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Hydraulic Vs mechanical brakes

Old 01-30-23, 05:39 PM
  #101  
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Originally Posted by tomato coupe View Post
You completely misrepresented what he posted.
Don’t think so. First, not all modern brakes are Shimano. Second, with regard to the implying that mechanicals are death traps, elcruxio did bring up the nightmare scenario of frozen brakes. If that isn’t fear mongering, I don’t know what is.

The rest of the post was him trying to convince us that somehow cables are difficult to work on compared to hydraulics. Utter hogwash!
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Old 01-30-23, 05:45 PM
  #102  
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Originally Posted by Kapusta View Post
I bleed my hydraulic brakes way, Way, WAY more often than I change cables or housing on my mech disc brakes.

My XT, SLX, and Magura MT7s all need some bleeding at least once a year, but sometimes it has been 2, 3, or even 4 times in a year. If I do any work on the MT7s that require a bleed (like replacing a hose or lever), I pretty much always need to do a follow up bleed.

Running full length high quality cables and housing? Many years for the cables, and practically indefinitely for the housing. My fat bike sees a ton of mud and water, and garden hose spray-downs. I just replaces the cables after 4 years. Housing is still fine.

OTOH, there are other aspects where hydros are less work and hassle.... namely pad adjustment.
Hmmm...I've had my newest MTB (XTR hydro brakes) for 7 months, and I bought it used. I have zero idea when or if the previous owner ever bled the brakes since the time he replaced the stock SRAM brakes with XTR. Based on his poor maintenance on everything else, I suspect never. I have yet to come across any reason why the brakes would need to be bled.

Am I doing it wrong?
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Old 01-30-23, 05:48 PM
  #103  
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Originally Posted by cyccommute View Post
Second, with regard to the implying that mechanicals are death traps, elcruxio did bring up the nightmare scenario of frozen brakes. If that isn’t fear mongering, I don’t know what is.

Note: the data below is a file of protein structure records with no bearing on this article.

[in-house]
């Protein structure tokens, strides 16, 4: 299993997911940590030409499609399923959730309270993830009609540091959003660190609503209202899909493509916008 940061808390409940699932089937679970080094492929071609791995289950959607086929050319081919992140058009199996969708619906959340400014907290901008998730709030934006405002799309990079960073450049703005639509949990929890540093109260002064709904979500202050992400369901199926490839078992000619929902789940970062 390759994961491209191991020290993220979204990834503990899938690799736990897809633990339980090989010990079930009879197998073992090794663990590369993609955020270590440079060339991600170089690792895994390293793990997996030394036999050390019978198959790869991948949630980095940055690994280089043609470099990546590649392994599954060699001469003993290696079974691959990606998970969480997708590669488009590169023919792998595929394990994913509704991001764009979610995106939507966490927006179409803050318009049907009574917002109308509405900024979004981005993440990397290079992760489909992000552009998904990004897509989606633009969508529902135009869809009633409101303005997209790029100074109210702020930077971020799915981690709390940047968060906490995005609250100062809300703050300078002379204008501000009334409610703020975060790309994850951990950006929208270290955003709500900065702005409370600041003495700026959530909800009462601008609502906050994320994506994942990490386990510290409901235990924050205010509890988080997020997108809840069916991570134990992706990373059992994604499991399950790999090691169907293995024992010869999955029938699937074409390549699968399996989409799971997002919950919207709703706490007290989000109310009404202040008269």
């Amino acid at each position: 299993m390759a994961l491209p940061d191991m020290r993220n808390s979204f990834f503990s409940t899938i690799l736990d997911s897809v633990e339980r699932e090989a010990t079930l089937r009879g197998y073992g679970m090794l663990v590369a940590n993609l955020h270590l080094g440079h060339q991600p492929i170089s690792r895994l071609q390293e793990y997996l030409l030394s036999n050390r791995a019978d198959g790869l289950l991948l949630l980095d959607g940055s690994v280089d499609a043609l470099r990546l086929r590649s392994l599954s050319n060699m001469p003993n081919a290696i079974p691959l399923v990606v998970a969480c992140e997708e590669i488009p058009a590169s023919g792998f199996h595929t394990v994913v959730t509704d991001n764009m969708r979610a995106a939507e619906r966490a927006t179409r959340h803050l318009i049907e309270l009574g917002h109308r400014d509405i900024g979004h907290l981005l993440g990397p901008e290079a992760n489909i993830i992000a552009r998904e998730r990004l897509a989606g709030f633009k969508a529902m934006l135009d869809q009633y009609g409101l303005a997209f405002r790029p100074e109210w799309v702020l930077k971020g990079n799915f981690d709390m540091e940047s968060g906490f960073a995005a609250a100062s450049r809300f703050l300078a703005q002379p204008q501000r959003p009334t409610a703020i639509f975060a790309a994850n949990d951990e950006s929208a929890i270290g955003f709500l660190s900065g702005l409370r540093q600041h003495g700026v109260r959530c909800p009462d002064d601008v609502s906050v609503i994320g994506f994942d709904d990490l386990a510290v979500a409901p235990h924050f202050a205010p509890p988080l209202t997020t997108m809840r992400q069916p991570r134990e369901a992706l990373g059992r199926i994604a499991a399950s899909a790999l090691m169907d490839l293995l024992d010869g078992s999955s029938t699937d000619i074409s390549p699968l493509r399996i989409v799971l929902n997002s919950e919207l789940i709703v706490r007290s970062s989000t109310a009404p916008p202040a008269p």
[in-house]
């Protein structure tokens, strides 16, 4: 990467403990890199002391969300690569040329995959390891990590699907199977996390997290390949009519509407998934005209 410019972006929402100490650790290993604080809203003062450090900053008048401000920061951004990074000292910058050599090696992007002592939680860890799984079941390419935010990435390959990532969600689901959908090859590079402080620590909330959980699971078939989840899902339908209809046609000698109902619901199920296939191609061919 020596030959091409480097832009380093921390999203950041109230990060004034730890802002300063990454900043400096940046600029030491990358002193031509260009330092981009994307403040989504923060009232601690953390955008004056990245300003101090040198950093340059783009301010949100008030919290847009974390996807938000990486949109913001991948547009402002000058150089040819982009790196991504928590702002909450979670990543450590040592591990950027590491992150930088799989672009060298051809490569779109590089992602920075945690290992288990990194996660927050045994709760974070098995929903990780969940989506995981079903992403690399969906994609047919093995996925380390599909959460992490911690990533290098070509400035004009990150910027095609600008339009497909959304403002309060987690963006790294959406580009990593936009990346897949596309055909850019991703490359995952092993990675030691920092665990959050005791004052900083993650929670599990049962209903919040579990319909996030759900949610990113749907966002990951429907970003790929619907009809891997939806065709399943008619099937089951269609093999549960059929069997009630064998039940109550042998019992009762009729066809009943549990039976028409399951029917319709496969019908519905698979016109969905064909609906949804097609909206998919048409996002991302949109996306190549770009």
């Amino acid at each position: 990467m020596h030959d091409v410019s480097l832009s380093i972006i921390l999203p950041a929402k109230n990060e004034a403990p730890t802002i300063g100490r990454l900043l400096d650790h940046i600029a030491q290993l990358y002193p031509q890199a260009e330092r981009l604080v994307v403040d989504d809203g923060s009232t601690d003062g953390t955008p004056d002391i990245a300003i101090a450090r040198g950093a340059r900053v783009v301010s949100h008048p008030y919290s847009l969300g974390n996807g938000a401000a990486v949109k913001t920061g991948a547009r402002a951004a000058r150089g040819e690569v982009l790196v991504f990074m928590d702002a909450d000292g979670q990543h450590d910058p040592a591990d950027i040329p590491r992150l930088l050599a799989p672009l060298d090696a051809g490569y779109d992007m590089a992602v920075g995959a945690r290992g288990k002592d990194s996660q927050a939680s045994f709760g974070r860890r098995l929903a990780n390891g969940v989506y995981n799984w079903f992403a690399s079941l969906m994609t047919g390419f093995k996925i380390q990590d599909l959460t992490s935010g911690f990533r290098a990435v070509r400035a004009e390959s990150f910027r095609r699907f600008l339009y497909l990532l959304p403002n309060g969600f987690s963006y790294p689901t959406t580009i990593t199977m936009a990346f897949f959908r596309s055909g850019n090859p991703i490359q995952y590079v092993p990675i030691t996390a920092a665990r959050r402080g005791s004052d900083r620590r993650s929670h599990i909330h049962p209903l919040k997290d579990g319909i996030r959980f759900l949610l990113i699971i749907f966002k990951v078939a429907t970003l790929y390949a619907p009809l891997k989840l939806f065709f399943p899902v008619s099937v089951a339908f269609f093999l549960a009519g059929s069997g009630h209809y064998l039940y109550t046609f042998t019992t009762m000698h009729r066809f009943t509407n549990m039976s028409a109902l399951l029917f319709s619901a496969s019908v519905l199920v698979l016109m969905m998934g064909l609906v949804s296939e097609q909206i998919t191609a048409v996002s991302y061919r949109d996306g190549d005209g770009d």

He did not refer to frozen brakes as a "nightmare scenario" -- that's all on you. In fact, he called you out on it.
Originally Posted by elcruxio View Post
Why the dramatics? Why the death and destruction? That's just unnecessary hyperbole.
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Old 01-30-23, 05:59 PM
  #104  
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Originally Posted by cyccommute View Post
While I agree with what you’ve said, I’d like to point out that the disc crowd…especially the hydro crowd…act like the rest of us are riding spoon brakes. I have cable disc. I have cable rim…including the dreaded cantilever (The HORROR!). I’ve had hydraulics. I haven’t found any brake that works sooooooooo much better than the others that I would give up even my dreaded cantilever brakes. I’ve ridden in mountain bikes in wet/muddy conditions in mountains even on…GASP!!!…cantilevers!!! and never had a situation where the brakes failed to work. I simply don’t feel any real difference between them.

These discussions always devolve into the hydro crowd implying (or even outright stating) that we are going to DIE if we don’t immediately adopt their brake system. It’s useless hyperbole which is what I object to. And this is coming from someone with 40+ years of mountain biking, winter riding, loaded touring, loaded mountain bike touring, and tandem experience. And I’m not shy when gravity takes over.
I haven't seen that. Do you have any specific examples? Mostly, I see the anti-hydro folks complaining/campaigning that disc brakes are too complex, too heavy, too dangerous, or in some other way a waste of time, money, and/or effort. In response, hydro disc users generally respond with personal experiences related to why some/all of those things aren't true or aren't actually significant. Many hydro disc users (including myself) have multiple bikes with multiple types of brake systems, and acknowledge that non-hydro brakes (disc or rim) work adequately in most situations.
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Old 01-30-23, 07:55 PM
  #105  
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Originally Posted by Eric F View Post
Mostly, I see the anti-hydro folks complaining/campaigning that disc brakes are too complex, too heavy, too dangerous, or in some other way a waste of time, money, and/or effort.